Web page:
THE BBC has reported on the arguments surrounding inheritance tax (IHT) — is it a good thing or a bad thing? Here, Garry Bushell makes the case against the tax, next week we'll consider the case for...
OF course Inheritance Tax should be abolished. Families are being taxed on property, possessions and savings that their late loved one has already paid tax on, making it a punitive form of double taxation.
It's also counter-productive because taxing inherited wealth weakens the UK's capital base and as a direct result hurts job creation and the economy.
Opposition to the IHT used to be a widespread, and we still encounter the odd MP who is bold enough to make the case. But all three of our main political parties are now wedded to the idea that IHT is morally justified and the mass media reflects that questionable consensus. To oppose this pernicious tax is to expose yourself as a selfish, uncaring, even anti-social individual. Or so we're told. But that's neither fair nor accurate.
For starters, let's consider new businesses. Most aren't funded by bank loans, they're funded by savings. Consequently taxing inheritance shrinks the pool of available seed money.
This isn't speculation. Economic studies from the 90s on have illustrated how closely inherited money is linked to people launching business start-ups.
Targeting it robs new firms of a vital source of financing and in the process damages economic growth and therefore employment opportunities.
Now it's true that relatively few families are clobbered by this tax, but the percentage is rising steadily. It reached a 35-year high last year as house prices pushed the value of family assets above the static tax threshold.
This meant that nearly three times as many estates faced death duties in 2016 than did in 2010.
The Office for Budget Responsibility estimates that more than 45,000 bereaved families are liable to pay IHT in this current tax year — that's one in twelve estates. That's the highest number of families since Margaret Thatcher's first year as prime minister, 1979-80, when a tax of up to 75 per cent was levied on inherited assets above £25,000.
The Cameron government clearly set out to deliberately drive up the number of people affected by IHT. George Osborne, the then Chancellor, did this by freezing the tax-free allowance, or nil-rate band' (which has stayed at £325K since 2009) and cutting the relief that allowed some families to cut their IHT bills.
He did this at a time when house prices rocketed, especially in London where average prices have shot up by more than 60percent in the last seven years and, as a result, made tens of thousands more families eligible for an IHT hit.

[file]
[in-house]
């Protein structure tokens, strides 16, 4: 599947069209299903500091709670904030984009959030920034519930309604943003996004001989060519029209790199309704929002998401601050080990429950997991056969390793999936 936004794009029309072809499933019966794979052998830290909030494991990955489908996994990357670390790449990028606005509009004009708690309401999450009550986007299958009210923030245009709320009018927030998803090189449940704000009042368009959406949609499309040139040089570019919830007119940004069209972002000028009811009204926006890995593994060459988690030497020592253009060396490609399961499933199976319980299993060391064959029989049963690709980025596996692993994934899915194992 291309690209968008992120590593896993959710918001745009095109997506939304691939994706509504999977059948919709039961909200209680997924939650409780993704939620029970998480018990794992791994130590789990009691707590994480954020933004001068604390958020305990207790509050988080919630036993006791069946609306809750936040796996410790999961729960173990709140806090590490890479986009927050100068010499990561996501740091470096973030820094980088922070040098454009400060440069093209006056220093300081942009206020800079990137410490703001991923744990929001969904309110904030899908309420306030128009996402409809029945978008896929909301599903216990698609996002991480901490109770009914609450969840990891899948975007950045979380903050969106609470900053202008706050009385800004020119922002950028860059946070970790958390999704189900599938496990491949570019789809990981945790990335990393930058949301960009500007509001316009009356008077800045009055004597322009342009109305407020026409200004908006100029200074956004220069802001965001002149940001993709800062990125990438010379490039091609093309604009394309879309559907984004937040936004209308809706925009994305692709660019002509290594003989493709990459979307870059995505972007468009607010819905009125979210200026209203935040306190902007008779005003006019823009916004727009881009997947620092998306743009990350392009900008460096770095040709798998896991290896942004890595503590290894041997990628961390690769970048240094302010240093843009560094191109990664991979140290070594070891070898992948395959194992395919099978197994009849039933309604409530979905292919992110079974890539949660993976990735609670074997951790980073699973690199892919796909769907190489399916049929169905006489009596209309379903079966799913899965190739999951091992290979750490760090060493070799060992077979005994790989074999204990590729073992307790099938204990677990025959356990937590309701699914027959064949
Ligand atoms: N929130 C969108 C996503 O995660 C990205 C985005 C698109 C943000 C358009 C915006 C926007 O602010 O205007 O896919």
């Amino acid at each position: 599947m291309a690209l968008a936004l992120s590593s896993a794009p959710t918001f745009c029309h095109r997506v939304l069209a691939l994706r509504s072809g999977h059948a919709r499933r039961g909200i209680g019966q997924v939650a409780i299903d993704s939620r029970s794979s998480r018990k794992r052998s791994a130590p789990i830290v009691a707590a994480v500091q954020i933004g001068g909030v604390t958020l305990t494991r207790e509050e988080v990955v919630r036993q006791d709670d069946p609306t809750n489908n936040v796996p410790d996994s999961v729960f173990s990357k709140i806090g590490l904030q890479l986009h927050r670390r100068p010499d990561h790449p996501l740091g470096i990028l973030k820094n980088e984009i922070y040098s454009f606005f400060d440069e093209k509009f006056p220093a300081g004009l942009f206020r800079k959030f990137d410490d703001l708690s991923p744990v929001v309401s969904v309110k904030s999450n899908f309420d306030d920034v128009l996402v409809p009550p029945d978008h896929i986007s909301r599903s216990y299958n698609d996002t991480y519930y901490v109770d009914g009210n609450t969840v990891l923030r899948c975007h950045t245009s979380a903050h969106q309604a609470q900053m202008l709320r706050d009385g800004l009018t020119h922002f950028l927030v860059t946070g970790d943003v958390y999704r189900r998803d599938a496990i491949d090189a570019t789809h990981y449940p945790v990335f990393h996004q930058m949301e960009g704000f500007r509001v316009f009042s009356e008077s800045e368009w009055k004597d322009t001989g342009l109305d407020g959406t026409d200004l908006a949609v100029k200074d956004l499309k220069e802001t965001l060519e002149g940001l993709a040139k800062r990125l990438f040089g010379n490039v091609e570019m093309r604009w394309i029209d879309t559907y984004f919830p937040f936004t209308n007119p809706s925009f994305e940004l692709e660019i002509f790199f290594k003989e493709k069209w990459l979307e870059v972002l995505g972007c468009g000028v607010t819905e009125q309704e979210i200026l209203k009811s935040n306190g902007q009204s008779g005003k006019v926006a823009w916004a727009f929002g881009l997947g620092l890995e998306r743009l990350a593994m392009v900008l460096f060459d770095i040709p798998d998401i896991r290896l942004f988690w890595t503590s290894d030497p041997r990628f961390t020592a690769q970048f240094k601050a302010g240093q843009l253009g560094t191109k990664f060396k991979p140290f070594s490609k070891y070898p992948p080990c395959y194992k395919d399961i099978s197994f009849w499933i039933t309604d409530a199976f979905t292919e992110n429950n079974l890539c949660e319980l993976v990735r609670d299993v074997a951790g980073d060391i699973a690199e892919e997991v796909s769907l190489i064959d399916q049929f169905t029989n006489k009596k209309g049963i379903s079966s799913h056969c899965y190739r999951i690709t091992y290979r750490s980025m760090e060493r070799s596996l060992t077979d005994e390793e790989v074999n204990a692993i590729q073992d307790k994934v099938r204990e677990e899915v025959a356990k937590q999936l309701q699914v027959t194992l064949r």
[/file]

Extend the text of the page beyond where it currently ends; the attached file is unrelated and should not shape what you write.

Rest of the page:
Instead of funding enterprises, that money went on state expenses — salaries, wages, bureaucracy, benefits, bizarre projects like the National Graphene Institute, and Osborne's seemingly endless supply of photo opportunity hard-hats.
No-one benefits from the government spending money on paying people not to work, or interfering with our ability to work, invest and produce. But we do benefit as a society from additional capital investment.
There is a case for IHT, of course, which for balance we'll return to next week and, as we've discussed elsewhere, there are several legitimate ways of lessening the impact of inheritance tax.
You can invest in agricultural estates, for example, as they're tax exempt. But buying working farms rather than investing in new businesses doesn't seem to be the smartest use of capital.
Nor does converting it into consumption, as the state effectively does.
IHT is now one of the most complicated areas of British taxation. The latest edition of Tooley's definitive inheritance tax guide is nearly 1000 pages long. The Daily Telegraph called it a bureaucratic nightmare and the book "mostly gobbledygook". The guide costs a little under £137 but you'd need to spend far more on accountants and lawyers to decipher all of its many clauses and sub-clauses.
Yet to question this and suggest that the economy would function far more efficiently with a simpler tax system and less state spending is apparently heretical.
The death tax punishes people who have worked hard all their lives. It targets people trying to give their children a better start, hurts investment and is an anchor on the entrepreneurial spirit that drives prosperity.
In other words it does for the economy what TV's Doctor Foster would dearly love to do to her love rat of an ex-husband.
Garry Bushell, September 2017